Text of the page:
Newswise — Charlottesville, Va. (Nov. 4, 2011) – Researchers in Ohio at the Cleveland Clinic and Case Western Reserve University, and in West Virginia at United Hospital Center, had a surprise in store for them when they performed impact tests on 21st-century American football helmets and compared them with the “leatherheads” used in the early 20th century. The authors subjected the helmets to biomechanical loads that simulated near-concussive and subconcussive head impacts from a variety of directions and found that the protection afforded by vintage leather helmets was often comparable to or better than that provided by 21st-century varsity helmets currently in use.
First author, Adam Bartsch, Ph.D., says the authors were “very surprised. We thought that the lighter leatherhead might reduce force and torque on the neck, but never suspected the head injury metrics would be comparable. We did not appreciate how stiff the modern helmets would be in common, everyday hits. Hence, the stiff modern helmet was often comparable to the minimalistic leatherhead.”
The study results have been published online on Nov. 4, 2011, in the Journal of Neurosurgery: Spine article “Impact test comparisons of 20th and 21st century American football helmets. Laboratory investigation,” by Bartsch and colleagues.
The authors tested 11 commonly used 21st-century varsity helmets and two early 20th-century leather helmets (leatherheads) to compare doses of head impact and risks of injury. Placed on a head form (to simulate the head of the athlete), each helmet was struck by a large adult-size varsity helmet affixed to another head form on a pendulum. Front, oblique front, lateral, oblique rear, and rear head impact tests were conducted. The contact points were selected to approximate the same ones used in tests conducted by the National Operating Committee on Standards for Athletic Equipment (NOCSAE). The simulated injuries were designed to mimic impacts of near-concussive and subconcussive head injuries sustained in football games. Studies have shown that “routine on-field head impact doses in high school and college were in the subconcussive range.”
The leading cause of sports-related concussion in the United States is American football. Today’s football helmets must meet standards set by the NOCSAE. These standards are based on avoidance of severe skull fracture and brain injury, and helmets currently in use have been optimized to protect the athlete’s head from these high-severity impact injuries. However, Bartsch and colleagues found that these helmets do not do as well in providing superior protection from lower-severity near-concussive and subconcussive head impacts. Although not so dramatic, these injuries may cause anatomical and functional changes in the athlete’s brain and repeated injuries can lead to impact dose accumulations, which may produce a variety of disorders such as depression, memory problems, Parkinson disease, and chronic traumatic encephalopathy.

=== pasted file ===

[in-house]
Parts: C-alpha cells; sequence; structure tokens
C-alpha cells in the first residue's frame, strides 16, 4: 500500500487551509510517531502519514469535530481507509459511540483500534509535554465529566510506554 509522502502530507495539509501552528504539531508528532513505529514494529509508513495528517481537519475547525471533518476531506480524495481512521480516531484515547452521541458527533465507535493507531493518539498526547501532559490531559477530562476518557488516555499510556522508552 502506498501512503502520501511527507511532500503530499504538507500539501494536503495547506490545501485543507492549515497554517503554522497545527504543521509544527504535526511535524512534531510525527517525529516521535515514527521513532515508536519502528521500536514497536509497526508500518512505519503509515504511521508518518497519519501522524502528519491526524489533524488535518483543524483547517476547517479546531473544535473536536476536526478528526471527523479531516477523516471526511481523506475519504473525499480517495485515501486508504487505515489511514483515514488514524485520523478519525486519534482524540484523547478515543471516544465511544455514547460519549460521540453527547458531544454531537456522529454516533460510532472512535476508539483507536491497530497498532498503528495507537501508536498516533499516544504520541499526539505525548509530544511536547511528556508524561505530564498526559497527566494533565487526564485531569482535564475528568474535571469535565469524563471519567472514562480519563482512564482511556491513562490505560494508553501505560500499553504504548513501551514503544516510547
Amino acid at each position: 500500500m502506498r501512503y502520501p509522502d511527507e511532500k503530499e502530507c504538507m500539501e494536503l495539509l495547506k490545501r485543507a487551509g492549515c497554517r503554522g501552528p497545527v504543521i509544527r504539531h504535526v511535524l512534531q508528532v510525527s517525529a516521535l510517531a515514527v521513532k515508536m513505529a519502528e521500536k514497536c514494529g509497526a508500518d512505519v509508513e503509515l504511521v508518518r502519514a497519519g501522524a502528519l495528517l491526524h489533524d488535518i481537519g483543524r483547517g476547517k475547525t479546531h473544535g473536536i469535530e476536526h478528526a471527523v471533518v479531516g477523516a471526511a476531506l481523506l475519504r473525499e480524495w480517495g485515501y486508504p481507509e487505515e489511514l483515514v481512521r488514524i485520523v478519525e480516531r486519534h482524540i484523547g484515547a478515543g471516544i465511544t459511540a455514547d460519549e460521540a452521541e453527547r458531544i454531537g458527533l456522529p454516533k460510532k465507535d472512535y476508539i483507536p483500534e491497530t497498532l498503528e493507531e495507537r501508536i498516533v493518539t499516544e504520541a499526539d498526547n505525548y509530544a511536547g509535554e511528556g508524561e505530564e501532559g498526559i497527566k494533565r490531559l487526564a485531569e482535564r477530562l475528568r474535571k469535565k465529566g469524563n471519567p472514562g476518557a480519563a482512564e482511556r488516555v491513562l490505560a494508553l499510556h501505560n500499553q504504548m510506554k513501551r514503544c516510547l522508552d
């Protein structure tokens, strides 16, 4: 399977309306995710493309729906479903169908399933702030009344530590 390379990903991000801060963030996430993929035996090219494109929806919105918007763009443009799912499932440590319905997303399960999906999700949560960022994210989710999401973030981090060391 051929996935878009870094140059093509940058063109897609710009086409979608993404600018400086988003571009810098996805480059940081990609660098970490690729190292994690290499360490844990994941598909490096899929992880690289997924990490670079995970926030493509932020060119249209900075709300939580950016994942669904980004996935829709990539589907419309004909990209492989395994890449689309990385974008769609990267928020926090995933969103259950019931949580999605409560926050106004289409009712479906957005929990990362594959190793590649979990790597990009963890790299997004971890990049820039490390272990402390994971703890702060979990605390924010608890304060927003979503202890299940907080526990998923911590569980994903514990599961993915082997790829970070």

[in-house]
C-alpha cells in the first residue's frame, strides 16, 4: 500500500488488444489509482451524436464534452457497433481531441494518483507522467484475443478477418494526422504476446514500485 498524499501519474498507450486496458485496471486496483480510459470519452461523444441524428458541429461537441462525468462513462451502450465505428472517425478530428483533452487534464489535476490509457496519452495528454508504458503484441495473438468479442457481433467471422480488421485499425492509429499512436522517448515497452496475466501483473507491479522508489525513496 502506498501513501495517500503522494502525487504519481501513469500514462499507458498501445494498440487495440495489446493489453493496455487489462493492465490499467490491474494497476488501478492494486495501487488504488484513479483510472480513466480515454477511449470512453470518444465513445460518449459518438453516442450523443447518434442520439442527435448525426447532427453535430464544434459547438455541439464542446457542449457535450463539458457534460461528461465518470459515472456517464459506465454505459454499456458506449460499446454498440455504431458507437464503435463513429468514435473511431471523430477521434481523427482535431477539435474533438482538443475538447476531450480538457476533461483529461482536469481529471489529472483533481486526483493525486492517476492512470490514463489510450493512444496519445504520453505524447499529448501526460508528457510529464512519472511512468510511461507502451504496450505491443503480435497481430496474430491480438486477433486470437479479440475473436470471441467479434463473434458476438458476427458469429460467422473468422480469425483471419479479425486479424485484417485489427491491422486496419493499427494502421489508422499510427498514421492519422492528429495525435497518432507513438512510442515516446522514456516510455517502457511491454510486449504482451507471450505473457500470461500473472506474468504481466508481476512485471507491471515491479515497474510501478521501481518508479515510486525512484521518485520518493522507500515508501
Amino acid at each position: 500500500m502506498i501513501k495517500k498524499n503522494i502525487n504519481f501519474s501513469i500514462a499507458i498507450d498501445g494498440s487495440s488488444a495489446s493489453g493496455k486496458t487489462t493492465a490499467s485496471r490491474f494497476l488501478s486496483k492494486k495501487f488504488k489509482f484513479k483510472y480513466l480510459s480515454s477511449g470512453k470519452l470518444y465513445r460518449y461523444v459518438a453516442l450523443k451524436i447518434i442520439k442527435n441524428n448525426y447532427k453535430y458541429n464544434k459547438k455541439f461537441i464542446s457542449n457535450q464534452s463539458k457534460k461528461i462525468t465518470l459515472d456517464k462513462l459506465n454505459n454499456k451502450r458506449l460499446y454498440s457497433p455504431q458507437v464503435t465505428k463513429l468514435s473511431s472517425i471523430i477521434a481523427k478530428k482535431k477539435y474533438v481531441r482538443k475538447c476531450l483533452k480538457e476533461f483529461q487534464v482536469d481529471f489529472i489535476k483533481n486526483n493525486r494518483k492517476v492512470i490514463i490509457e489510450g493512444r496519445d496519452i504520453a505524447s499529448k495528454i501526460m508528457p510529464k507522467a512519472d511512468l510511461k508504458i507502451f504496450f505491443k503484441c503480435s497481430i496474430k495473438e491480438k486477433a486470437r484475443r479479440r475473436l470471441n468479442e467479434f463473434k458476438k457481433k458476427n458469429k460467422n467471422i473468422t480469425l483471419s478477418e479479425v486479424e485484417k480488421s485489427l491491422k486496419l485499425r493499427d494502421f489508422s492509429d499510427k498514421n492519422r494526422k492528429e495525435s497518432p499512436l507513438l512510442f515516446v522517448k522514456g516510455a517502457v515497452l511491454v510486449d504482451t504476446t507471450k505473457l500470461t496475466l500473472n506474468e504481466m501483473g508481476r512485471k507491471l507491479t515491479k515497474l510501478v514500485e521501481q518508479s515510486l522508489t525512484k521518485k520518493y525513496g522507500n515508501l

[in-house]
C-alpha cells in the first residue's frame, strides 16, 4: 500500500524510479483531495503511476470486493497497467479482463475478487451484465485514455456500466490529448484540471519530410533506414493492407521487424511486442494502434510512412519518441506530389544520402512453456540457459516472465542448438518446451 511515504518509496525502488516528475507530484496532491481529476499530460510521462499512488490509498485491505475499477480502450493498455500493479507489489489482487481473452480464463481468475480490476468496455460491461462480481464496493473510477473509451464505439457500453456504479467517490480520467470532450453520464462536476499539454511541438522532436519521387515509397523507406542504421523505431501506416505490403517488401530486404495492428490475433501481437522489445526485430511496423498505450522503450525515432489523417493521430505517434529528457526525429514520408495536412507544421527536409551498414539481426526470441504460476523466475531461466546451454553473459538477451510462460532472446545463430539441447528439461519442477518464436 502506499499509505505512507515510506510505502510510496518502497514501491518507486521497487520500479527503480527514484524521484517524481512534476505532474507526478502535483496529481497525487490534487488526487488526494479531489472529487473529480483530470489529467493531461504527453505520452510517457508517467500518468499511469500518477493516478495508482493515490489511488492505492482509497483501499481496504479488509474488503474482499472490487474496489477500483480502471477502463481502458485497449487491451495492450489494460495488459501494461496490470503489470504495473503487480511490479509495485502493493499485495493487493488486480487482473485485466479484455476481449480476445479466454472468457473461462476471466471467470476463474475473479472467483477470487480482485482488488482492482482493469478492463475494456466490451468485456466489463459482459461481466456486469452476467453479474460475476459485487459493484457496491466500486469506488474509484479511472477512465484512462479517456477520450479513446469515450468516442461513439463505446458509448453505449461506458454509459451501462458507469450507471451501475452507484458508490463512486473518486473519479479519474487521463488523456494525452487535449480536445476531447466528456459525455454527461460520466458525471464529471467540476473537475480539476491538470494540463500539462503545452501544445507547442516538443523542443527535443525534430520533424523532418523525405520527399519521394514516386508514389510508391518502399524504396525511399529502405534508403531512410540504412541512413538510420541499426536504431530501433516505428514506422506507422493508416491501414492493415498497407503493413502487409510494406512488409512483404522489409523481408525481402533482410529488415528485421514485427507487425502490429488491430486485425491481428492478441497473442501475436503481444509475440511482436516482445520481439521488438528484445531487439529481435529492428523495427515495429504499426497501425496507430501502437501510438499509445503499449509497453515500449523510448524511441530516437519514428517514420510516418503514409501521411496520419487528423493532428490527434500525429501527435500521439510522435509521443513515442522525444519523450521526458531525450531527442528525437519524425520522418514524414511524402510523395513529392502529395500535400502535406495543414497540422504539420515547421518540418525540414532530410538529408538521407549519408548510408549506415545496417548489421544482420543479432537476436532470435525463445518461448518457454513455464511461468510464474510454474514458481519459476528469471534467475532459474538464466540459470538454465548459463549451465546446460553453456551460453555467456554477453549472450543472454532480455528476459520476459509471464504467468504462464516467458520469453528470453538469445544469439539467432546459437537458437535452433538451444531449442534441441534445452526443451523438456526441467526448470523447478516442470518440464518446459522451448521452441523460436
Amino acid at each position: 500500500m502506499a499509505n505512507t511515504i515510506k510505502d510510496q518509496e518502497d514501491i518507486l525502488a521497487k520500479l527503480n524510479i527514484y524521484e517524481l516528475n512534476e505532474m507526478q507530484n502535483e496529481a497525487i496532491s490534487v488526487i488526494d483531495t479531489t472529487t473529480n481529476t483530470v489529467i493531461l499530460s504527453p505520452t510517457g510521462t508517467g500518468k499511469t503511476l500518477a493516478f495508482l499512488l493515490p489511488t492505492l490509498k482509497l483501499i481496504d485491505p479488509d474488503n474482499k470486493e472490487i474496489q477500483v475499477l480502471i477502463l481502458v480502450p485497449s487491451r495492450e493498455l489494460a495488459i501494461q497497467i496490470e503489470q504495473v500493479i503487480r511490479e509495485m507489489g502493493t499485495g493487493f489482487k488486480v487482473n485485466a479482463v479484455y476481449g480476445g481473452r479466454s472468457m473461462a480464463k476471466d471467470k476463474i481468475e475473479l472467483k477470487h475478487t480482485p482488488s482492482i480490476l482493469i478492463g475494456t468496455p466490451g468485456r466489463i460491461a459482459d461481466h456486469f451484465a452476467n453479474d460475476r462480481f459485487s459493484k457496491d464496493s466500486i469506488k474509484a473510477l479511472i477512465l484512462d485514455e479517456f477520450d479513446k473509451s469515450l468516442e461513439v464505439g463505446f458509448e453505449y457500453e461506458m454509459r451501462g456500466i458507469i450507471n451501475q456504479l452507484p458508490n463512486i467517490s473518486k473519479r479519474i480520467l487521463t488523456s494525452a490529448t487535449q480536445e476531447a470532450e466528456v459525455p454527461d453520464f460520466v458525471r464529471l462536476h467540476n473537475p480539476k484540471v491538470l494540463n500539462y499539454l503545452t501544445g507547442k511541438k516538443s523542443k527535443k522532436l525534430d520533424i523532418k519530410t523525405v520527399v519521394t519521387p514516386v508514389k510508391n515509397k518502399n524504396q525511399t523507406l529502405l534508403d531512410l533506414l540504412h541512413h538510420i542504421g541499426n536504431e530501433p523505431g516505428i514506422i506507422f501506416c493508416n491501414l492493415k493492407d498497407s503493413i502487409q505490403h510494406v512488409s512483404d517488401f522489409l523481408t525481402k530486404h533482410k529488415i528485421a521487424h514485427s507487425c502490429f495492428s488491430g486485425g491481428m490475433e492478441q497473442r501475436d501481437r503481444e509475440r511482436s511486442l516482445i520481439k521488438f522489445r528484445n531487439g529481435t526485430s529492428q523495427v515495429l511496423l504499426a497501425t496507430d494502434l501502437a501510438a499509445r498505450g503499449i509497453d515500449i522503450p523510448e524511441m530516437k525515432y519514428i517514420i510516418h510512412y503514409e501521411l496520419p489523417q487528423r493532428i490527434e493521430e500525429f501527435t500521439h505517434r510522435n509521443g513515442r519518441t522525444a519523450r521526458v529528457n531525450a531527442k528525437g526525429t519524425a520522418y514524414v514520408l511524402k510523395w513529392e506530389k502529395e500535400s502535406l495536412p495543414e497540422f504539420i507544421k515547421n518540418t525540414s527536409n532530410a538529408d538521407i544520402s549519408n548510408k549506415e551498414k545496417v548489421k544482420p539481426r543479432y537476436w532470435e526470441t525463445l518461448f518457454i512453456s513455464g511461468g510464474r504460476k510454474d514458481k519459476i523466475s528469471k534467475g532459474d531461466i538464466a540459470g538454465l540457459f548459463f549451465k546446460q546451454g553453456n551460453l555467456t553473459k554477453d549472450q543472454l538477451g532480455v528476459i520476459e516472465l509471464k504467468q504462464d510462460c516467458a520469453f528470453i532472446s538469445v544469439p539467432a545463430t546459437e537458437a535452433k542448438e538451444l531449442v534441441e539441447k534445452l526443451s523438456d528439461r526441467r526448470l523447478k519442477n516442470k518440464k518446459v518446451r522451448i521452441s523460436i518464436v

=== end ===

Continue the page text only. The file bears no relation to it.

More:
Rather than suggest that football players return to leatherheads, Bartsch and colleagues strongly recommend the development of new safety designs and testing standards for helmets that will minimize doses of both high-severity and low-severity impacts and injury risks. This would be particularly important for helmets worn by children and adolescents.
Bartsch A, Benzel E, Miele V, Prakash V. Impact test comparisons of 20th and 21st century American football helmets. Laboratory investigation. J Neurosurg: Spine, published ahead of print November 4, 2011; DOI: 10.3171/2011.9.SPINE111059.
Disclosure: The authors report no conflict of interest concerning the materials or methods used in this study or the findings specified in this paper.
The Journal of Neurosurgery: Spine is a monthly peer-reviewed journal focused on neurosurgical approaches to treatment of diseases and disorders of the spine. It contains a variety of articles, including descriptions of preclinical and clinical research as well as case reports and technical notes. The Journal of Neurosurgery: Spine is one of four monthly journals published by the JNS Publishing Group, the scholarly journal division of the American Association of Neurological Surgeons, an association dedicated to advancing the specialty of neurological surgery in order to promote the highest quality of patient care (www.aans.org). The Journal of Neurosurgery: Spine appears in print and on the Internet (http://www.thejns.org).
MEDIA CONTACTRegister for reporter access to contact details
Journal of Neurosurgery: Spine (DOI: 10.3171/2011.9.SPINE111059)